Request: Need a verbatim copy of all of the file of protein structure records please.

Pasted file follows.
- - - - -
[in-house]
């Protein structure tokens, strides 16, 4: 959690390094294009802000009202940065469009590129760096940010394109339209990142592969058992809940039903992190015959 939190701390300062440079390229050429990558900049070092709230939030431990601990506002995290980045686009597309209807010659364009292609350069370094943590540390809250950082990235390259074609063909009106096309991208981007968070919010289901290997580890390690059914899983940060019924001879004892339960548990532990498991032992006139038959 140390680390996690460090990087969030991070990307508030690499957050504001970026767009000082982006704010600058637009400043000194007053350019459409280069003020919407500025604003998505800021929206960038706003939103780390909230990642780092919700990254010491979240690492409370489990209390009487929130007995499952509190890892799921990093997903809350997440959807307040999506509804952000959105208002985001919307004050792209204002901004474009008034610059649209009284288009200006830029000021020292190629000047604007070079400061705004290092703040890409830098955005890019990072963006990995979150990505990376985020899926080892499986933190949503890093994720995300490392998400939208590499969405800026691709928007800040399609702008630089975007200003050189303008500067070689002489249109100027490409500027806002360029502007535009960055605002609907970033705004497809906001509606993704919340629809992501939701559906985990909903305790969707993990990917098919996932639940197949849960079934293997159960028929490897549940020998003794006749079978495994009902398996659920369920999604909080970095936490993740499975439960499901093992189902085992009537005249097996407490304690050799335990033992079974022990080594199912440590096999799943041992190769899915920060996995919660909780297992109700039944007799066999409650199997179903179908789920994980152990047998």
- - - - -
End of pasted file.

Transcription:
[in-house]
């Protein structure tokens, strides 16, 4: 959690390094294009802000009202940065469009590129760096940010394109339209990142592969058992809940039903992190015959 939190701390300062440079390229050429990558900049070092709230939030431990601990506002995290980045686009597309209807010659364009292609350069370094943590540390809250950082990235390259074609063909009106096309991208981007968070919010289901290997580890390690059914899983940060019924001879004892339960548990532990498991032992006139038959 140390680390996690460090990087969030991070990307508030690499957050504001970026767009000082982006704010600058637009400043000194007053350019459409280069003020919407500025604003998505800021929206960038706003939103780390909230990642780092919700990254010491979240690492409370489990209390009487929130007995499952509190890892799921990093997903809350997440959807307040999506509804952000959105208002985001919307004050792209204002901004474009008034610059649209009284288009200006830029000021020292190629000047604007070079400061705004290092703040890409830098955005890019990072963006990995979150990505990376985020899926080892499986933190949503890093994720995300490392998400939208590499969405800026691709928007800040399609702008630089975007200003050189303008500067070689002489249109100027490409500027806002360029502007535009960055605002609907970033705004497809906001509606993704919340629809992501939701559906985990909903305790969707993990990917098919996932639940197949849960079934293997159960028929490897549940020998003794006749079978495994009902398996659920369920999604909080970095936490993740499975439960499901093992189902085992009537005249097996407490304690050799335990033992079974022990080594199912440590096999799943041992190769899915920060996995919660909780297992109700039944007799066999409650199997179903179908789920994980152990047998």